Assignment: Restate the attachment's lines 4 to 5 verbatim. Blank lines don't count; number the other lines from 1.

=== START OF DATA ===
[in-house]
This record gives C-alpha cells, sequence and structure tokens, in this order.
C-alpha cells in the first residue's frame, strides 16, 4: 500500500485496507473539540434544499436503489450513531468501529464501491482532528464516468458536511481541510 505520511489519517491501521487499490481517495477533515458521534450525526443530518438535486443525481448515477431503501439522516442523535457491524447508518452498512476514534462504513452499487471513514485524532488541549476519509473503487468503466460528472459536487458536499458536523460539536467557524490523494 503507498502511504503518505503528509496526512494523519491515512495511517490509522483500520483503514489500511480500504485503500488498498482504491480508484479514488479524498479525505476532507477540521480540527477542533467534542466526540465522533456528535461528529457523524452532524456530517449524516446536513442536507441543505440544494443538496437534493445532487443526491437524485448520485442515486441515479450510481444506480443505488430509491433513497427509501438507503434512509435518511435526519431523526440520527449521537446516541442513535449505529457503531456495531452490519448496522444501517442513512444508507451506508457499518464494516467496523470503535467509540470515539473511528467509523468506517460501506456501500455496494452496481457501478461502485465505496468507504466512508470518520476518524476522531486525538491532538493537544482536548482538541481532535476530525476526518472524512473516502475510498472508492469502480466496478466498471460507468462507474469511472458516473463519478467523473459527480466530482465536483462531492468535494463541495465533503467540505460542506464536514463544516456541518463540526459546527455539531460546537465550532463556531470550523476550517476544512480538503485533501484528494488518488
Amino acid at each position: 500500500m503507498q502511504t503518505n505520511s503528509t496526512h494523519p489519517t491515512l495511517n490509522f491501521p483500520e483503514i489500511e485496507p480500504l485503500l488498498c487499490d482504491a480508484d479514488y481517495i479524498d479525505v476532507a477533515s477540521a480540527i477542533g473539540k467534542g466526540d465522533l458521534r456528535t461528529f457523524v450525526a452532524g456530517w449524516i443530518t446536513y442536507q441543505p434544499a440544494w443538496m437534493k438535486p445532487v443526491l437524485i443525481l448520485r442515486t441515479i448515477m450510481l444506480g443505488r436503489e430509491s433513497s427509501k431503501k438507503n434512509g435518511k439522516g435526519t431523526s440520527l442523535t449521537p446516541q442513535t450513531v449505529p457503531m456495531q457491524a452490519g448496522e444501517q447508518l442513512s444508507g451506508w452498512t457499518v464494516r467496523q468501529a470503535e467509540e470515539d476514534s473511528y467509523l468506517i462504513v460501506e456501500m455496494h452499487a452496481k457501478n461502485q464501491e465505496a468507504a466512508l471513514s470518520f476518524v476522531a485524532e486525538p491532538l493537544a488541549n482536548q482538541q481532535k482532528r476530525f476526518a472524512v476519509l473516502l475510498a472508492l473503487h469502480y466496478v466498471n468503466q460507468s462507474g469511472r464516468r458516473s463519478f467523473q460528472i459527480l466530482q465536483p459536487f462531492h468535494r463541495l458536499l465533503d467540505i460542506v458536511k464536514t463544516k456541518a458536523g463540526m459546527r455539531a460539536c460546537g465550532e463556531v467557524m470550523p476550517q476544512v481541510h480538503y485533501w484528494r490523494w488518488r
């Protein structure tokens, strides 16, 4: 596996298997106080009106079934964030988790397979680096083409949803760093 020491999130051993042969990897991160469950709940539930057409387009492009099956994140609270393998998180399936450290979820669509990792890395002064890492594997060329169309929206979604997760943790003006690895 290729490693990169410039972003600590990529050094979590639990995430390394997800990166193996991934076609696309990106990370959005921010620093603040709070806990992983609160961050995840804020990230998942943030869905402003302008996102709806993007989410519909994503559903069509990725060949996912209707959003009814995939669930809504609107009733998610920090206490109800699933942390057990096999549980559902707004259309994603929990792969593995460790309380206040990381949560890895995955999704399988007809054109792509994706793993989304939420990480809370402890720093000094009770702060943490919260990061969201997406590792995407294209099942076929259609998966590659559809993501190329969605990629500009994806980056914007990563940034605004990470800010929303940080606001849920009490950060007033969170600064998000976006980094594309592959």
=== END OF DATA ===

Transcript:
Amino acid at each position: 500500500m503507498q502511504t503518505n505520511s503528509t496526512h494523519p489519517t491515512l495511517n490509522f491501521p483500520e483503514i489500511e485496507p480500504l485503500l488498498c487499490d482504491a480508484d479514488y481517495i479524498d479525505v476532507a477533515s477540521a480540527i477542533g473539540k467534542g466526540d465522533l458521534r456528535t461528529f457523524v450525526a452532524g456530517w449524516i443530518t446536513y442536507q441543505p434544499a440544494w443538496m437534493k438535486p445532487v443526491l437524485i443525481l448520485r442515486t441515479i448515477m450510481l444506480g443505488r436503489e430509491s433513497s427509501k431503501k438507503n434512509g435518511k439522516g435526519t431523526s440520527l442523535t449521537p446516541q442513535t450513531v449505529p457503531m456495531q457491524a452490519g448496522e444501517q447508518l442513512s444508507g451506508w452498512t457499518v464494516r467496523q468501529a470503535e467509540e470515539d476514534s473511528y467509523l468506517i462504513v460501506e456501500m455496494h452499487a452496481k457501478n461502485q464501491e465505496a468507504a466512508l471513514s470518520f476518524v476522531a485524532e486525538p491532538l493537544a488541549n482536548q482538541q481532535k482532528r476530525f476526518a472524512v476519509l473516502l475510498a472508492l473503487h469502480y466496478v466498471n468503466q460507468s462507474g469511472r464516468r458516473s463519478f467523473q460528472i459527480l466530482q465536483p459536487f462531492h468535494r463541495l458536499l465533503d467540505i460542506v458536511k464536514t463544516k456541518a458536523g463540526m459546527r455539531a460539536c460546537g465550532e463556531v467557524m470550523p476550517q476544512v481541510h480538503y485533501w484528494r490523494w488518488r
């Protein structure tokens, strides 16, 4: 596996298997106080009106079934964030988790397979680096083409949803760093 020491999130051993042969990897991160469950709940539930057409387009492009099956994140609270393998998180399936450290979820669509990792890395002064890492594997060329169309929206979604997760943790003006690895 290729490693990169410039972003600590990529050094979590639990995430390394997800990166193996991934076609696309990106990370959005921010620093603040709070806990992983609160961050995840804020990230998942943030869905402003302008996102709806993007989410519909994503559903069509990725060949996912209707959003009814995939669930809504609107009733998610920090206490109800699933942390057990096999549980559902707004259309994603929990792969593995460790309380206040990381949560890895995955999704399988007809054109792509994706793993989304939420990480809370402890720093000094009770702060943490919260990061969201997406590792995407294209099942076929259609998966590659559809993501190329969605990629500009994806980056914007990563940034605004990470800010929303940080606001849920009490950060007033969170600064998000976006980094594309592959």